Let’s tap into our rich network of startups, mentors, talent, accelerator programs, funding sources, and ideas. Let’s unfuck the world together! Reach out to firstname.lastname@example.org.
Over the last weeks I’ve been active in mentoring and coaching founders of for- and nonprofit ventures at ProjectTogether. It’s a Berlin-based incubator/accelerator with topical programs, each connecting nascent initiatives, existing businesses and politics. They want to get these players on a table to drive systemic change, i.e. connection and learning are more important than venture success.
Earlier in 2020 they became famous for running the WirVsVirus campaign aiming at medical innovation and directly supported by the German Chancellor’s office.
If you have experience with go-to-market, venture building or related topics, how about investing a few hours per month into mentoring ventures? Be advised that the program is in German. This is a great way to spread the startup mindset and move meaningful initiatives forward.
Want to engage against the climate crisis? Matcha can show you how. We collected, scored and curated the full spectrum of activities, from the best newsletters and most relevant petitions to online trainings, local groups, creating your own artwork, the most important protests to internships and full-time volunteering positions.
After 3 months of planning, designing, development and curating content our first project is online. It’s inspiring to see how the team pulled this off. Have fun using it!
We’re investigating running campaigns in which social media users directly reach out to consumer brands’ followers about gaps between sustainability image and reality as well as better-performing competitors. By attacking the bottom line we get companies to pledge to decarbonize their supply chains.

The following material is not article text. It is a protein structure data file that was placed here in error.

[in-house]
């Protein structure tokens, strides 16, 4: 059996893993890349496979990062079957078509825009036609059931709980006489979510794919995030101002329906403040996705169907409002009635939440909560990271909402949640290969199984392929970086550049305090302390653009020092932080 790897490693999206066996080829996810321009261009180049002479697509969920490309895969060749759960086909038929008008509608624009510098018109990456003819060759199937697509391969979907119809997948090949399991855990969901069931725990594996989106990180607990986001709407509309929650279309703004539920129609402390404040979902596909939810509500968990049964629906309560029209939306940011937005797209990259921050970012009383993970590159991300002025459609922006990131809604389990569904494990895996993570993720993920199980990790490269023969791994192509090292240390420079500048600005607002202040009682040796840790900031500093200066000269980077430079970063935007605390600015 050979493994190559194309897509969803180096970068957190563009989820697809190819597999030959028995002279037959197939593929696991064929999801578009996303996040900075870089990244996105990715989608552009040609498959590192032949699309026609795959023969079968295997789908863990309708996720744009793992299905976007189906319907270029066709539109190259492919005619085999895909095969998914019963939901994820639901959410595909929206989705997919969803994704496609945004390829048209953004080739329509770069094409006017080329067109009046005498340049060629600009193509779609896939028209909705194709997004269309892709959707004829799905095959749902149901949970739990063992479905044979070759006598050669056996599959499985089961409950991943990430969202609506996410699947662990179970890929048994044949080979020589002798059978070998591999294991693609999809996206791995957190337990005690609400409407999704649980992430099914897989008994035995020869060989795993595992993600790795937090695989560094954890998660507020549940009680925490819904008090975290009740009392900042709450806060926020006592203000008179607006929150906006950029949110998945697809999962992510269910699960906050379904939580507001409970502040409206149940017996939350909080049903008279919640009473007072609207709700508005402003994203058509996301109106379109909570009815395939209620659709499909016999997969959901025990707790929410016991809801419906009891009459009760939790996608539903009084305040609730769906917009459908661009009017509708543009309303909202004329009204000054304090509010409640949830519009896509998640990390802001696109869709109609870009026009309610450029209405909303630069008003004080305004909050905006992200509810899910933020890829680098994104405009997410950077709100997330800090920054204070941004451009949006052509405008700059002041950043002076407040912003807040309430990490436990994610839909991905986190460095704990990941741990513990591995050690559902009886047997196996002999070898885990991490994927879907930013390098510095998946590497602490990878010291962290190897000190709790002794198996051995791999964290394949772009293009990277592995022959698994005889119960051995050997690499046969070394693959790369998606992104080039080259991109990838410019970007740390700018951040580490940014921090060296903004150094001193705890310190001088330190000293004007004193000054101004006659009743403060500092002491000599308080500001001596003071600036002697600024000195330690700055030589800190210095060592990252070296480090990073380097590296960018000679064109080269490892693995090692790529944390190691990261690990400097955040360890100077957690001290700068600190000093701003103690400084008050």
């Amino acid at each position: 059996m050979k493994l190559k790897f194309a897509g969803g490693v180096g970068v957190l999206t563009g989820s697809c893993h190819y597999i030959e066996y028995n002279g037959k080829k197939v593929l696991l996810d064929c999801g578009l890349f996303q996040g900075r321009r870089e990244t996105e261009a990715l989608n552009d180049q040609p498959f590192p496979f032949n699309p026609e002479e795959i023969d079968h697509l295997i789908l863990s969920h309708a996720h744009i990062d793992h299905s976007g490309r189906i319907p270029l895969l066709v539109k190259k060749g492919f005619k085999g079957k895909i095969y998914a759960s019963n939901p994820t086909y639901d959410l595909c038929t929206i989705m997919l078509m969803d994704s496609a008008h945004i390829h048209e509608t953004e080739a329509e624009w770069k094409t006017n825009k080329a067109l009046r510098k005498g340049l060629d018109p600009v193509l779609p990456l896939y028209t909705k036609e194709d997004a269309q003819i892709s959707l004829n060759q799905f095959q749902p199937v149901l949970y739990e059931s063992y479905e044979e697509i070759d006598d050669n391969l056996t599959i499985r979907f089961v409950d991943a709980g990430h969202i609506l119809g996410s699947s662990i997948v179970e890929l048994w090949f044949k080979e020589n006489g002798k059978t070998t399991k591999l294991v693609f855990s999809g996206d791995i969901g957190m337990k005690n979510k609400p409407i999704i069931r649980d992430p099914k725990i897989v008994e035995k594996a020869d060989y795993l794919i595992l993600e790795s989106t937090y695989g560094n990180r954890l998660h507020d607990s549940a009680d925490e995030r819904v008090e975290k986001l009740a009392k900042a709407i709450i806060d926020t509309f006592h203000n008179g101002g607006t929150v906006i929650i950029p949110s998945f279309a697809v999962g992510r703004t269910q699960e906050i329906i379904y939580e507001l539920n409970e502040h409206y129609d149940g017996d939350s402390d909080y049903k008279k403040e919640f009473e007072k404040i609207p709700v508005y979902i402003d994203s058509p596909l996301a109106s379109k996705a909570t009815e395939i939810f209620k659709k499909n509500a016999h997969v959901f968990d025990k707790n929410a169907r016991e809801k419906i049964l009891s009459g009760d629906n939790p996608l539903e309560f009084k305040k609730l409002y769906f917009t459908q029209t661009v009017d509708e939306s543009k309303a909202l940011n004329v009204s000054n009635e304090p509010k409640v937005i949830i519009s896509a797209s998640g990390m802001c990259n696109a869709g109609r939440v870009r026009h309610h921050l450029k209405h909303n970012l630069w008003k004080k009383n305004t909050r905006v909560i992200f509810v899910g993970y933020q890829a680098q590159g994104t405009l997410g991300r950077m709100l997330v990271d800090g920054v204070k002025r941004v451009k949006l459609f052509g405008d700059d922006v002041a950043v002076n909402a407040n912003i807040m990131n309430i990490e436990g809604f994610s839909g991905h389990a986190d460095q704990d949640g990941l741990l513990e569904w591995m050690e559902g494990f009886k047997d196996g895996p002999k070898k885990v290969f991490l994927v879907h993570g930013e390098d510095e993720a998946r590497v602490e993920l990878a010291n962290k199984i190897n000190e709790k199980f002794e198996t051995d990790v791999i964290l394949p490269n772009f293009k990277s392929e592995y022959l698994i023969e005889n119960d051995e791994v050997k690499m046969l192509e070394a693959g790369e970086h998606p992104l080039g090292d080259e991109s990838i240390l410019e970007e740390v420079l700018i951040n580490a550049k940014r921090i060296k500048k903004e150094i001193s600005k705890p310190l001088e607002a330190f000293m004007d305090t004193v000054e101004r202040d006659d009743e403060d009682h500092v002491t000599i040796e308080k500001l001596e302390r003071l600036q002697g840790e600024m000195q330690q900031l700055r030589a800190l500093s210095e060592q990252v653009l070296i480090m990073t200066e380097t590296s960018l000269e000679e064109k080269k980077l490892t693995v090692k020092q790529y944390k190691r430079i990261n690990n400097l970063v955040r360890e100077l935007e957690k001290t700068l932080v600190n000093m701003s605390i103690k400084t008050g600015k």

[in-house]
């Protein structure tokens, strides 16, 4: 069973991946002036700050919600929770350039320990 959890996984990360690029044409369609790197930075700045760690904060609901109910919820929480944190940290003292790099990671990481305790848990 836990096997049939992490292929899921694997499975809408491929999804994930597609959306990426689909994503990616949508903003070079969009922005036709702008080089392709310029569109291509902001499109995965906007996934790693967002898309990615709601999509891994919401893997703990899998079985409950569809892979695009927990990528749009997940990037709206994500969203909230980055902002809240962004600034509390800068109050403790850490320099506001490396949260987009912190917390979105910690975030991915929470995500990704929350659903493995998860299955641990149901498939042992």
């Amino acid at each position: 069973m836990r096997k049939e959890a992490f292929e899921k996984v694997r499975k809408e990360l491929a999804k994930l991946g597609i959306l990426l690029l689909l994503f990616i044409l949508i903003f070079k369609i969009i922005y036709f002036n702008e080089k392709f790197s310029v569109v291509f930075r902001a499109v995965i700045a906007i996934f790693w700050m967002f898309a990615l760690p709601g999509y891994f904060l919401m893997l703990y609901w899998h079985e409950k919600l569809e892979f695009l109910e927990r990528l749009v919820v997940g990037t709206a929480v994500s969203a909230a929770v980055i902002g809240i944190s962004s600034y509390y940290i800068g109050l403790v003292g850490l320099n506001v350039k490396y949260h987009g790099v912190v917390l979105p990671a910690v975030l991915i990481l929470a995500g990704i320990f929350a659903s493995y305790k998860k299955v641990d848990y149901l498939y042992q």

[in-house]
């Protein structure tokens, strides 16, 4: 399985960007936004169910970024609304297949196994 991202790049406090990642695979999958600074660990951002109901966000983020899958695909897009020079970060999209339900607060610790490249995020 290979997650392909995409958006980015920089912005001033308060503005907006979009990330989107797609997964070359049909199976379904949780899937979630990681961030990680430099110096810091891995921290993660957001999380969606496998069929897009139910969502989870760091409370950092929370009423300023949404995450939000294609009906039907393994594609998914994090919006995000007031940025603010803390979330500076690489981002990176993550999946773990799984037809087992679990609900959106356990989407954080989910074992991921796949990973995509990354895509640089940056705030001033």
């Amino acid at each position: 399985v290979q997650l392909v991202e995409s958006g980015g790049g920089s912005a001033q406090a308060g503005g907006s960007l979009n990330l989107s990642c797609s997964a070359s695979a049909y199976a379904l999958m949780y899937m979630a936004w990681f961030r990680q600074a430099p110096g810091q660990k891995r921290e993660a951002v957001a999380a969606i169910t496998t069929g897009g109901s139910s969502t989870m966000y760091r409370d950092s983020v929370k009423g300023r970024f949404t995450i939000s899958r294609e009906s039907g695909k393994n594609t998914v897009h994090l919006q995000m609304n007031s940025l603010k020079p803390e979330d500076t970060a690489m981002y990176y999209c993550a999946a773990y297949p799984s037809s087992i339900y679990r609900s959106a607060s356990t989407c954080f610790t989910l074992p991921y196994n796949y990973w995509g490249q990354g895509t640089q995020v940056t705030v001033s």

How it works
The big picture
The 100 consumer goods companies have a revenue of $1,730B. International regulatory pressure is building up far too slow to decarbonize that industry in time to keep Earth habitable. What’s necessary is consumer pressure.
Social is key
Advertising money is shifting to digital channels and direct customer interactions on social media are becoming key elements of brand communication. Modern social networks are designed to amplify paid voices and therefore have a chilling effect on social media campaigns that rely on posting and sharing.
The answer is C2C lobbying
Every social network user can become a friend/follower of any other user. Direct messages between friends/followers are unrestricted. Our campaigns identify industries with a high variety of sustainability commitments and single out players with the biggest gap between reality and brand communication. Everybody with a social media account can sign up to participate in a campaign. We provide campaigners with templates and target user account lists to become friends with and reach out to using their own social media account. Communication is always positive, helpful and non-judgmental.
Participants not only inform target users about gaps and alternatives but also encourage them to participate in the campaign. Our users’ effort is therefore invested in impact and growth to boost and maintain momentum
The first campaigns target small, easy targets to make sure that the majority of campaigns succeed. Every success contributes to the overall momentum of our effort.
The only piece of technology is a tiny tool that pulls follower lists and distributes them among participants.
We don’t have to reach all followers
There are limiting factors to how many people we reach:
Not every campaigner will actually execute their workload
Not every brand follower will accept a friend request
Not every brand follower will read the incoming message
Paid advertising campaigns on social media typically reach 10% of a brand’s followership. Considering these limiting factors our concept of distributed lobbying still has a much higher penetration of the target audience than what the target brand could achieve with money.
Where it hurts: The bottom line
Companies pay a lot of money to acquire and retain social media followers. Targeting that asset with objective information about gaps in sustainability and pointing them to better-performing competition can lower a company’s bottom line within days.
Seasoned professionals are willing to coach and consult professionals from climate NGOs a few hours per month.
This coaching and consulting generates long-lasting benefits for impact professionals.
New relationships can be established without central matchmaking.
Occasional surveys and a centralized 1on1 directory are enough to track the project.